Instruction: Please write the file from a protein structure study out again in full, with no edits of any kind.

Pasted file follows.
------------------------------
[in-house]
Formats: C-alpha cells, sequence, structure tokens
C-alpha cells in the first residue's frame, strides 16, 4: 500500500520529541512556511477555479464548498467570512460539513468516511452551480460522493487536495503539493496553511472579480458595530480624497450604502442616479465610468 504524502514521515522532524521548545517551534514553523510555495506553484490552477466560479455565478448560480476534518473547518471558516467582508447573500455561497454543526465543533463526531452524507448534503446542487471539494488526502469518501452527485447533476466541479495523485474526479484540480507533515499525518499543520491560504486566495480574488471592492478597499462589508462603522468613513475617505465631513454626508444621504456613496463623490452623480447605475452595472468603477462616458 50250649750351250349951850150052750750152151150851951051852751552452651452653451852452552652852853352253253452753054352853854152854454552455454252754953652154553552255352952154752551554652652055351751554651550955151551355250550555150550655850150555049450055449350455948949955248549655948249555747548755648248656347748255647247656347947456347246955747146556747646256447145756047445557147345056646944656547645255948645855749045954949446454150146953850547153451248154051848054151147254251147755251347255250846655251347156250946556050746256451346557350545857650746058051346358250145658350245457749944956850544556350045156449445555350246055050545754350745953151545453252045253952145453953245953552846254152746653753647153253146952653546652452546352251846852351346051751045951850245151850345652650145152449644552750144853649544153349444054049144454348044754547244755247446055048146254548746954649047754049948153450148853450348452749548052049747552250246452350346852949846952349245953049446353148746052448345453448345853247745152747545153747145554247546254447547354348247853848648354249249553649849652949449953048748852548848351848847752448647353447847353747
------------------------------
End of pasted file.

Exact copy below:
[in-house]
Formats: C-alpha cells, sequence, structure tokens
C-alpha cells in the first residue's frame, strides 16, 4: 500500500520529541512556511477555479464548498467570512460539513468516511452551480460522493487536495503539493496553511472579480458595530480624497450604502442616479465610468 504524502514521515522532524521548545517551534514553523510555495506553484490552477466560479455565478448560480476534518473547518471558516467582508447573500455561497454543526465543533463526531452524507448534503446542487471539494488526502469518501452527485447533476466541479495523485474526479484540480507533515499525518499543520491560504486566495480574488471592492478597499462589508462603522468613513475617505465631513454626508444621504456613496463623490452623480447605475452595472468603477462616458 50250649750351250349951850150052750750152151150851951051852751552452651452653451852452552652852853352253253452753054352853854152854454552455454252754953652154553552255352952154752551554652652055351751554651550955151551355250550555150550655850150555049450055449350455948949955248549655948249555747548755648248656347748255647247656347947456347246955747146556747646256447145756047445557147345056646944656547645255948645855749045954949446454150146953850547153451248154051848054151147254251147755251347255250846655251347156250946556050746256451346557350545857650746058051346358250145658350245457749944956850544556350045156449445555350246055050545754350745953151545453252045253952145453953245953552846254152746653753647153253146952653546652452546352251846852351346051751045951850245151850345652650145152449644552750144853649544153349444054049144454348044754547244755247446055048146254548746954649047754049948153450148853450348452749548052049747552250246452350346852949846952349245953049446353148746052448345453448345853247745152747545153747145554247546254447547354348247853848648354249249553649849652949449953048748852548848351848847752448647353447847353747